There are basic safety guidelines that need to be followed in any woodworking shop. We follow safety procedures in our retail store as well as our personal woodworking spaces.
While there are many more safety guidelines depending on your tools or project, we’ve gathered a few key safety tips that apply for every shop.
Show up ready
Showing up ready means you’re dressed correctly and in the right mindset.
Don’t show up to work tired, intoxicated, or frustrated. These rules are similar to driving. You wouldn’t drive drunk, exhausted, or beyond rage. So, you shouldn’t pick up a power tool under that mindset either.
Dress the part! Always wear safety glasses or goggles, protect your ears with sound-blocking earmuffs, wear a dust mask, and keep your long sleeves rolled up and hair tied back. Don’t forget; never wear gloves.
Set up a safe shop
Keep your tools in top shape so they perform properly. This includes keeping tools properly aligned to prevent injury. When your machines aren’t in use, keep them unplugged and their safety locks on.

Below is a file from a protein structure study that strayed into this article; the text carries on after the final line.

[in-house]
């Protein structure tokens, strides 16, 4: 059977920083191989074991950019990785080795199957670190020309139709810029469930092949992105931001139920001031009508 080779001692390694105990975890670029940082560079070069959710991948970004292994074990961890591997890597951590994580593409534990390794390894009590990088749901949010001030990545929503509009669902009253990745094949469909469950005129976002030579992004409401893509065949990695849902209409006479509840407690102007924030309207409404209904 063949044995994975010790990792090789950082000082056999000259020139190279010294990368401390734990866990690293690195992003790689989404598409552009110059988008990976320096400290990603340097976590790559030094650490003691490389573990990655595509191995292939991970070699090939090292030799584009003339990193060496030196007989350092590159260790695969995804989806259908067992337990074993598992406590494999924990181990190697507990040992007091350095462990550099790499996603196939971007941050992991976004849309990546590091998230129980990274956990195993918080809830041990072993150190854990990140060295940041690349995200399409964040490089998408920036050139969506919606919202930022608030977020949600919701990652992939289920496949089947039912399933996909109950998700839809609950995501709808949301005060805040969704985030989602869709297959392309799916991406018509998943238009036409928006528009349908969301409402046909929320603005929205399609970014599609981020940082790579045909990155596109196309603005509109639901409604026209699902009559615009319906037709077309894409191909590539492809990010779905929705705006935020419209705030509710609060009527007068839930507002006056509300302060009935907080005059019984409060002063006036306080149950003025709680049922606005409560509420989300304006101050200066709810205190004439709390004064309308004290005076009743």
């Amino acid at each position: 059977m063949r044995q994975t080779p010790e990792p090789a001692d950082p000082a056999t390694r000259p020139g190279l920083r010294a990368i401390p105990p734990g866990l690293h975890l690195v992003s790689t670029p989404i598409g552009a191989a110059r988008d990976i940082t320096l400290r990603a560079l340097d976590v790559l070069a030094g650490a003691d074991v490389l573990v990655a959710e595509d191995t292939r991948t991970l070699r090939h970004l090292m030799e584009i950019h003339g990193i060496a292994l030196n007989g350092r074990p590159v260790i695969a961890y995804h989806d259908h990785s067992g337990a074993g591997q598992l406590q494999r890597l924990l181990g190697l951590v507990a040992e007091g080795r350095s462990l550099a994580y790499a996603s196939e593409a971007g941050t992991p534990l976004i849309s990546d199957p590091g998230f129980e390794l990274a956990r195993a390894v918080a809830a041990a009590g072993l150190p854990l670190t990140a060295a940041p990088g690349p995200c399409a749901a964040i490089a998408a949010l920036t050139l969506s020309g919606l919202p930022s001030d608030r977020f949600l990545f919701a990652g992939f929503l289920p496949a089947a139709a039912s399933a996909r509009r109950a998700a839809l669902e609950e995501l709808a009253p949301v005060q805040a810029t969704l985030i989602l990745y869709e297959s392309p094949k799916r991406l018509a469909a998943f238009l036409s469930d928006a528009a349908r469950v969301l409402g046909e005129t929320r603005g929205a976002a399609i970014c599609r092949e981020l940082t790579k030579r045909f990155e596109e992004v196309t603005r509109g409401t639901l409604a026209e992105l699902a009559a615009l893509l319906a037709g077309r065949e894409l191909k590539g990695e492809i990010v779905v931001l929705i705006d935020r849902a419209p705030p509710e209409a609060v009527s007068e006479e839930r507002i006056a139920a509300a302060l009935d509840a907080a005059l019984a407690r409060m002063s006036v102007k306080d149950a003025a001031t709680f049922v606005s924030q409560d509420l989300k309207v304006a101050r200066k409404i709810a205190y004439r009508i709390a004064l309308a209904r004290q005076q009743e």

Keep your shop secure by locking up after you leave.
Listen to your body
When switching to a different power tool, if you feel awkward, stop. Never try to perform a task in an uncomfortable or strained position.
Always position yourself to the side of the blade, not behind it. Table saw kickback, when wood is thrown backwards, is one of the most common woodworking injuries.
Be sure to have proper training and demonstrations to use power tools and other pieces of machinery correctly. Even hand tools can cause serious injury if not treated correctly. Even after you’ve gained experience, pay attention to your tools.
It’s often said the second most dangerous tool in the shop is the one you are afraid of, and the most dangerous tool is one you think you’ve mastered.
As always, use common sense! If it doesn’t feel right, it’s probably not. Your woodworking hobby won’t go far if you lose three fingers in your first week.
If you’re in need of safety gear, don’t go far. We have these safety pieces available in store. Print out these rules and post them in your shop to remind yourself of the importance of practicing safety.